FRAMESHOP:FRAMESHOP: ACCOUNT

ALERT - The following word is being used by the Bush White House in their latest media gimmick to deceive Americans about Social Security: account Do not use this word to describe Social Security. The Bush White House is using...

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Jeffrey Feldman, Editor-in-Chief
Frameshop, 01/12/2005

ALERT - The following word is being used by the Bush White House in their latest media gimmick to deceive Americans about Social Security:

account

Do not use this word to describe Social Security. The Bush White House is using this word with one purpose: to convince Americans that Social Security should be dismantled.

TO DISCREDIT BUSH - Describe his latest public appearance as a "media gimmick" "publicity hoax" or "million-dollar PR stunt."

USE BETTER WORDS - To explain how Americans really understand Social Security use these words:

fair, protect, healthy

"Social Security is healthy and successful." "Americans who hard and play buy the rules deserve a retirement protected by their government."

WARNING - This latest Bush gimmick pushes the idea that all Americans, and particularly young Americans, are greedy. This is not true. Americans believe in fairness and responsibility.

Frameshop is open...

The Million Dollar PR Man
The keywords in this effort are not just "account," it's the idea of a "personal account." This idea has been cooked up by Bush's million-dollar PR man, a guy named Frank Luntz. Using secret focus groups and covert research methods, Frank Luntz has figured out that Americans want their retirement money to be protected. Astonishingly, rather than coming up with a way to make Americans feel safe about their retirement, Frank Luntz used his PR techniques to find those words that make Americans feel that their retirement money is most threatened.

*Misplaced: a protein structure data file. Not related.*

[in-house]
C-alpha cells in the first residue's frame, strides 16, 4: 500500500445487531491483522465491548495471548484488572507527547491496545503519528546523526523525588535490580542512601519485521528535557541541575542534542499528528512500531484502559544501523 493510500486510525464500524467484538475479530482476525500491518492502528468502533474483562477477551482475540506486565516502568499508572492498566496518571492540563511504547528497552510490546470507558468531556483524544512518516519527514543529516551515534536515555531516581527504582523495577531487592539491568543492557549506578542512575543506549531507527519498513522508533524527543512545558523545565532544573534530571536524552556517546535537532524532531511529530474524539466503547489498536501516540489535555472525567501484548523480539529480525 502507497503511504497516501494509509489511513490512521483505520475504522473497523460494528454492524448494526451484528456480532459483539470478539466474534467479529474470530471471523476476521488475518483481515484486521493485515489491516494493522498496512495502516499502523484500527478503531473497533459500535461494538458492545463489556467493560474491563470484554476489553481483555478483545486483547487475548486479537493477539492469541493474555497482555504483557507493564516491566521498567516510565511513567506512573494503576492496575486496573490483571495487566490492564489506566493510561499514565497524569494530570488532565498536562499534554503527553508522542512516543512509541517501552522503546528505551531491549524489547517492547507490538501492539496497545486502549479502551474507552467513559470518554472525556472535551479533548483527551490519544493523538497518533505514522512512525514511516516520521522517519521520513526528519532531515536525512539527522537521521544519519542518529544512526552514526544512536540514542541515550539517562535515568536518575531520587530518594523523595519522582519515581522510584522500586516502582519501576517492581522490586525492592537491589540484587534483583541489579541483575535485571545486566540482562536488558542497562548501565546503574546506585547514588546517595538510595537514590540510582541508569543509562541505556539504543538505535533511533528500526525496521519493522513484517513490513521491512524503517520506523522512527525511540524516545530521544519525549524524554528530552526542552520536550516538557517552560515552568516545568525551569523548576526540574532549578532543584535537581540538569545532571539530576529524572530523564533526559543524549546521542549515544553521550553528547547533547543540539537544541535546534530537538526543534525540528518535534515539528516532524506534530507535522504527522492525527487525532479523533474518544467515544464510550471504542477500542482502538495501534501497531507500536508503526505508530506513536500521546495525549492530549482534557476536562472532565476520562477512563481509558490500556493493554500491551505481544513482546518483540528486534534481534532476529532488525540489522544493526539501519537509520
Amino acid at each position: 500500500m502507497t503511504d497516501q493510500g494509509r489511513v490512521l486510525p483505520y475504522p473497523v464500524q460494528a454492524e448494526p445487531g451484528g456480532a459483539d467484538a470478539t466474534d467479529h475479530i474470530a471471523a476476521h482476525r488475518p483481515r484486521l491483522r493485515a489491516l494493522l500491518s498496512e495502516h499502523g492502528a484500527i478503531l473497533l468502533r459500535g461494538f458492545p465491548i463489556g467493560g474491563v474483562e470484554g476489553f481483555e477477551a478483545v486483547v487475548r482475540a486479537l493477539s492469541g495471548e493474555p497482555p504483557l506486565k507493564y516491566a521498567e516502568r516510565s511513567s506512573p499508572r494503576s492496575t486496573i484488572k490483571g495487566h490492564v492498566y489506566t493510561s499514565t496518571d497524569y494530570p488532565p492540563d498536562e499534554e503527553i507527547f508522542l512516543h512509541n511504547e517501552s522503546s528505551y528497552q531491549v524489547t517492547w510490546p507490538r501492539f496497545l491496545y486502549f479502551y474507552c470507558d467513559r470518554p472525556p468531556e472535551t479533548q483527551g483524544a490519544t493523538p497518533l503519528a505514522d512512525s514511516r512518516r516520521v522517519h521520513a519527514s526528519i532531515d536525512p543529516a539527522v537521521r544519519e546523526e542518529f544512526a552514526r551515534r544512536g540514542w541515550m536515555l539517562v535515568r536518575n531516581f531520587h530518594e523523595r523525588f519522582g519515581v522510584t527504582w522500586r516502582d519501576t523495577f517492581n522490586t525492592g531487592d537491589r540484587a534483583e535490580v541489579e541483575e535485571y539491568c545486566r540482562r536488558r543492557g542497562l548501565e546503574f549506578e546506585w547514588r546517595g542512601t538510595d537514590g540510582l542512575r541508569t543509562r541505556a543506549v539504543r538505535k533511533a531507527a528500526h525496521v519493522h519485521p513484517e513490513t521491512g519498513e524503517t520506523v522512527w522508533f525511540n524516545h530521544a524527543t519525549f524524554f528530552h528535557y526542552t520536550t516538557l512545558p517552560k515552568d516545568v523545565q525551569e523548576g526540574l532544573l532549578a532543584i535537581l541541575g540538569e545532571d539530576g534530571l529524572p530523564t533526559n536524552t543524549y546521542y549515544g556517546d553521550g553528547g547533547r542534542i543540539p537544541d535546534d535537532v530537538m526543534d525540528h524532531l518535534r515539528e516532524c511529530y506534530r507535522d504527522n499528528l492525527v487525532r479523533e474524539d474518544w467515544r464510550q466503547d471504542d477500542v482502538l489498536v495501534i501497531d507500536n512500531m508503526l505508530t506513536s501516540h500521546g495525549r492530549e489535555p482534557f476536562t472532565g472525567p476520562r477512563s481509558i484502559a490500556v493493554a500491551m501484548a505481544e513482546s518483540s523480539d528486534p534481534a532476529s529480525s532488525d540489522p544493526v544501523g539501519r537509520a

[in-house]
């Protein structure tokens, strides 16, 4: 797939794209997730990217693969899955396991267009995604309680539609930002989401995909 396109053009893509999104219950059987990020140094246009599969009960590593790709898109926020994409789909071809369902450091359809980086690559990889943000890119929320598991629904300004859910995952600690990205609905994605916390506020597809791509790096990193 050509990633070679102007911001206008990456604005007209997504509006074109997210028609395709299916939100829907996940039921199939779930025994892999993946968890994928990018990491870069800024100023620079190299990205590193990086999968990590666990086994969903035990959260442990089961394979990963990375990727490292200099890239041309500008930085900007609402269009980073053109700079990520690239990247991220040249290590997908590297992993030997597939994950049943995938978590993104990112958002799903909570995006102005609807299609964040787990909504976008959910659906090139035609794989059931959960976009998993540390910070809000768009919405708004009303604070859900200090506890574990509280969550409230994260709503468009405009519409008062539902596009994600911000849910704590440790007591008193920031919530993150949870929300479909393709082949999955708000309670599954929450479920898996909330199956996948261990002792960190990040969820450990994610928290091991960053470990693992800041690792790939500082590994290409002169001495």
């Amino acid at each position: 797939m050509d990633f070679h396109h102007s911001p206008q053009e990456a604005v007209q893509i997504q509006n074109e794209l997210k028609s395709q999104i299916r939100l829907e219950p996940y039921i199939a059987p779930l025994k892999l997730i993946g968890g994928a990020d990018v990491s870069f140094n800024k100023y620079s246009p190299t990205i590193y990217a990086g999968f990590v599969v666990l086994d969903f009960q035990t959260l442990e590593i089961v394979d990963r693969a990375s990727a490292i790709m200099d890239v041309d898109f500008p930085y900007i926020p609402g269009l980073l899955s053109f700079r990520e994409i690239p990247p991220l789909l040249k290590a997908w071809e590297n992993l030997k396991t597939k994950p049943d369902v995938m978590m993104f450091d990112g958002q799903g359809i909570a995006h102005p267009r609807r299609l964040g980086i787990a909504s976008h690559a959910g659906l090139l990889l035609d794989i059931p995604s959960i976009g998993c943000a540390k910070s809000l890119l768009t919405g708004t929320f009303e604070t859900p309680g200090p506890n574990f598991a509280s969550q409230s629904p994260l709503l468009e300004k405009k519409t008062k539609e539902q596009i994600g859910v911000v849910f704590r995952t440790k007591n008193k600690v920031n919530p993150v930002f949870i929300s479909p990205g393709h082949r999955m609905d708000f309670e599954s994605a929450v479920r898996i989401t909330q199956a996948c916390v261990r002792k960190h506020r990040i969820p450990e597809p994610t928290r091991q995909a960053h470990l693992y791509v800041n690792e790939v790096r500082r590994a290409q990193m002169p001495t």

That's right. The President paid a PR firm to help him find those keywords that--when repeated over and over again in the media--make Americans the most worried about their retirement.

According to Luntz, the key to making Americans feel most insecure about their retirement is to describe Social Security as being in "crisis," to talk about it as an "account" that is slowly dwindling, and to propose dismantling Social Security in favor of "personal retirement accounts." All these words are being used by the President.